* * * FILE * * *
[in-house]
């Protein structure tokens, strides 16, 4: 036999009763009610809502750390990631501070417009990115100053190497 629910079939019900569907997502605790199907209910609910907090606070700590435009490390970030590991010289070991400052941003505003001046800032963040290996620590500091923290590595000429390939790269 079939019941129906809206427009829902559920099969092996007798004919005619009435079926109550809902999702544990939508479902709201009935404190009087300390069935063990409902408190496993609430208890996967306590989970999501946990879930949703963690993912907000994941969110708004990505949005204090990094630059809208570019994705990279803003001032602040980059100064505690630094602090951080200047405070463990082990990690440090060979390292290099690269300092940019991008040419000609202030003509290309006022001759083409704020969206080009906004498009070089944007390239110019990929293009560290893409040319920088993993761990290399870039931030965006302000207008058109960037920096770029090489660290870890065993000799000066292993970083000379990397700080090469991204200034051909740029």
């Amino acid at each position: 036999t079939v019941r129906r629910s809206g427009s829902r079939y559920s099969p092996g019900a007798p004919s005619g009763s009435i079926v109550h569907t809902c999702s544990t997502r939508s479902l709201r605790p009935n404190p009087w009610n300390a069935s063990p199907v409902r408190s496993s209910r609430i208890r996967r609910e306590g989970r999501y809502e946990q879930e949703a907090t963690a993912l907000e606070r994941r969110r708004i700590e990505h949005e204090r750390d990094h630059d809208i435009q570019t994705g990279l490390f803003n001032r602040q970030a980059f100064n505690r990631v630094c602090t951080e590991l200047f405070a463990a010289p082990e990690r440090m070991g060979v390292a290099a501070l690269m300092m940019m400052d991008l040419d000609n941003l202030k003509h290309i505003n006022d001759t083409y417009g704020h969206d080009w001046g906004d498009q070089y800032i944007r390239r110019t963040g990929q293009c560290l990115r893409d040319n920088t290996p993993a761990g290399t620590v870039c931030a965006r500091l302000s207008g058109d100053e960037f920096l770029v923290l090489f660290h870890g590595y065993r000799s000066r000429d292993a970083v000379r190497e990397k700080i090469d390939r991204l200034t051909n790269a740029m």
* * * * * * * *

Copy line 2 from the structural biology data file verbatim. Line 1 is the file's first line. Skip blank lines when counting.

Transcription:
């Protein structure tokens, strides 16, 4: 036999009763009610809502750390990631501070417009990115100053190497 629910079939019900569907997502605790199907209910609910907090606070700590435009490390970030590991010289070991400052941003505003001046800032963040290996620590500091923290590595000429390939790269 079939019941129906809206427009829902559920099969092996007798004919005619009435079926109550809902999702544990939508479902709201009935404190009087300390069935063990409902408190496993609430208890996967306590989970999501946990879930949703963690993912907000994941969110708004990505949005204090990094630059809208570019994705990279803003001032602040980059100064505690630094602090951080200047405070463990082990990690440090060979390292290099690269300092940019991008040419000609202030003509290309006022001759083409704020969206080009906004498009070089944007390239110019990929293009560290893409040319920088993993761990290399870039931030965006302000207008058109960037920096770029090489660290870890065993000799000066292993970083000379990397700080090469991204200034051909740029």